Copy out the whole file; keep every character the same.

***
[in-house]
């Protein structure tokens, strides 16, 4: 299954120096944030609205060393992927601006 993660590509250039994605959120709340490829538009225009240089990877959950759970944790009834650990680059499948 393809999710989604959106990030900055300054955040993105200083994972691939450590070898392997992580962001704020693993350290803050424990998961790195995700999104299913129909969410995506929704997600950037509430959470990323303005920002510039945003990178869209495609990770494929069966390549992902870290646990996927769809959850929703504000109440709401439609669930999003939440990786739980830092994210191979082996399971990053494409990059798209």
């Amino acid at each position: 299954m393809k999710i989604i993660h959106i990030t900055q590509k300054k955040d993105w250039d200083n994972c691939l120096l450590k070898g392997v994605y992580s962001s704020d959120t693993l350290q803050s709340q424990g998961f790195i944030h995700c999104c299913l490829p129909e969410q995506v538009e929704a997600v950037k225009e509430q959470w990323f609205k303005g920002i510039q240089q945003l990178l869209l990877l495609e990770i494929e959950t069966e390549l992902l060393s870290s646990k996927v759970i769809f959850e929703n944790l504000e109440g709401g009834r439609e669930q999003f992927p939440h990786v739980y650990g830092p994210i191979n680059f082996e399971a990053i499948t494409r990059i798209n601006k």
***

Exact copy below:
[in-house]
């Protein structure tokens, strides 16, 4: 299954120096944030609205060393992927601006 993660590509250039994605959120709340490829538009225009240089990877959950759970944790009834650990680059499948 393809999710989604959106990030900055300054955040993105200083994972691939450590070898392997992580962001704020693993350290803050424990998961790195995700999104299913129909969410995506929704997600950037509430959470990323303005920002510039945003990178869209495609990770494929069966390549992902870290646990996927769809959850929703504000109440709401439609669930999003939440990786739980830092994210191979082996399971990053494409990059798209």
């Amino acid at each position: 299954m393809k999710i989604i993660h959106i990030t900055q590509k300054k955040d993105w250039d200083n994972c691939l120096l450590k070898g392997v994605y992580s962001s704020d959120t693993l350290q803050s709340q424990g998961f790195i944030h995700c999104c299913l490829p129909e969410q995506v538009e929704a997600v950037k225009e509430q959470w990323f609205k303005g920002i510039q240089q945003l990178l869209l990877l495609e990770i494929e959950t069966e390549l992902l060393s870290s646990k996927v759970i769809f959850e929703n944790l504000e109440g709401g009834r439609e669930q999003f992927p939440h990786v739980y650990g830092p994210i191979n680059f082996e399971a990053i499948t494409r990059i798209n601006k």